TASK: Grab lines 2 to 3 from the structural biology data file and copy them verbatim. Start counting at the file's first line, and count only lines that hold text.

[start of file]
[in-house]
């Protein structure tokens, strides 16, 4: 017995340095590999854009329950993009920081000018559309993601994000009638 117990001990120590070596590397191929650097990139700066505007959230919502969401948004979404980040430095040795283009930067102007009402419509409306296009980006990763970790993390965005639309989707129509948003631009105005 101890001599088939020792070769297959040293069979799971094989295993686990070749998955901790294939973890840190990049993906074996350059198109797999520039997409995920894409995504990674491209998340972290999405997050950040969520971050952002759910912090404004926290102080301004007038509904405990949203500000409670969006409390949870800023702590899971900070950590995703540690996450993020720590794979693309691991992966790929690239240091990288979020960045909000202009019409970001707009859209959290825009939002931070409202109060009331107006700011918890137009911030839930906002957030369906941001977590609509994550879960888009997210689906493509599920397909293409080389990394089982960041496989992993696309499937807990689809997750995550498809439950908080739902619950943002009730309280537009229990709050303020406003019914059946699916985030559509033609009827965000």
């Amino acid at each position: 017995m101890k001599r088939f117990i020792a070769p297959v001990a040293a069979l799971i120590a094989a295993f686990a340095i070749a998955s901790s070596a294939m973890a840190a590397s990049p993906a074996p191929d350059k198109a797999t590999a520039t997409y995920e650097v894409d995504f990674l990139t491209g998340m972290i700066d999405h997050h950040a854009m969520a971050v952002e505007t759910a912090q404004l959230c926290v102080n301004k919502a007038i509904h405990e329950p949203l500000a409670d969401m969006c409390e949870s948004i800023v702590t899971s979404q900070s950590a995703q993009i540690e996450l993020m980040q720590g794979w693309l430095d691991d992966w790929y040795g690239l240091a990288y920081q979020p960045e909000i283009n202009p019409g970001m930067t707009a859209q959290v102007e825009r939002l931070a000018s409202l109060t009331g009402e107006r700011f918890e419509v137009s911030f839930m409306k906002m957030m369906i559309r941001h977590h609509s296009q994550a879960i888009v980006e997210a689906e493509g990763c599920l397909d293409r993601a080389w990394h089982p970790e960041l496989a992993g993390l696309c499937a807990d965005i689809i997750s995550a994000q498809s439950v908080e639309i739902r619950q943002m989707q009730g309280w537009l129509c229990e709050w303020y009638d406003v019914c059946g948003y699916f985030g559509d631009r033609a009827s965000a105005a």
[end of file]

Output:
């Protein structure tokens, strides 16, 4: 017995340095590999854009329950993009920081000018559309993601994000009638 117990001990120590070596590397191929650097990139700066505007959230919502969401948004979404980040430095040795283009930067102007009402419509409306296009980006990763970790993390965005639309989707129509948003631009105005 101890001599088939020792070769297959040293069979799971094989295993686990070749998955901790294939973890840190990049993906074996350059198109797999520039997409995920894409995504990674491209998340972290999405997050950040969520971050952002759910912090404004926290102080301004007038509904405990949203500000409670969006409390949870800023702590899971900070950590995703540690996450993020720590794979693309691991992966790929690239240091990288979020960045909000202009019409970001707009859209959290825009939002931070409202109060009331107006700011918890137009911030839930906002957030369906941001977590609509994550879960888009997210689906493509599920397909293409080389990394089982960041496989992993696309499937807990689809997750995550498809439950908080739902619950943002009730309280537009229990709050303020406003019914059946699916985030559509033609009827965000």
């Amino acid at each position: 017995m101890k001599r088939f117990i020792a070769p297959v001990a040293a069979l799971i120590a094989a295993f686990a340095i070749a998955s901790s070596a294939m973890a840190a590397s990049p993906a074996p191929d350059k198109a797999t590999a520039t997409y995920e650097v894409d995504f990674l990139t491209g998340m972290i700066d999405h997050h950040a854009m969520a971050v952002e505007t759910a912090q404004l959230c926290v102080n301004k919502a007038i509904h405990e329950p949203l500000a409670d969401m969006c409390e949870s948004i800023v702590t899971s979404q900070s950590a995703q993009i540690e996450l993020m980040q720590g794979w693309l430095d691991d992966w790929y040795g690239l240091a990288y920081q979020p960045e909000i283009n202009p019409g970001m930067t707009a859209q959290v102007e825009r939002l931070a000018s409202l109060t009331g009402e107006r700011f918890e419509v137009s911030f839930m409306k906002m957030m369906i559309r941001h977590h609509s296009q994550a879960i888009v980006e997210a689906e493509g990763c599920l397909d293409r993601a080389w990394h089982p970790e960041l496989a992993g993390l696309c499937a807990d965005i689809i997750s995550a994000q498809s439950v908080e639309i739902r619950q943002m989707q009730g309280w537009l129509c229990e709050w303020y009638d406003v019914c059946g948003y699916f985030g559509d631009r033609a009827s965000a105005a």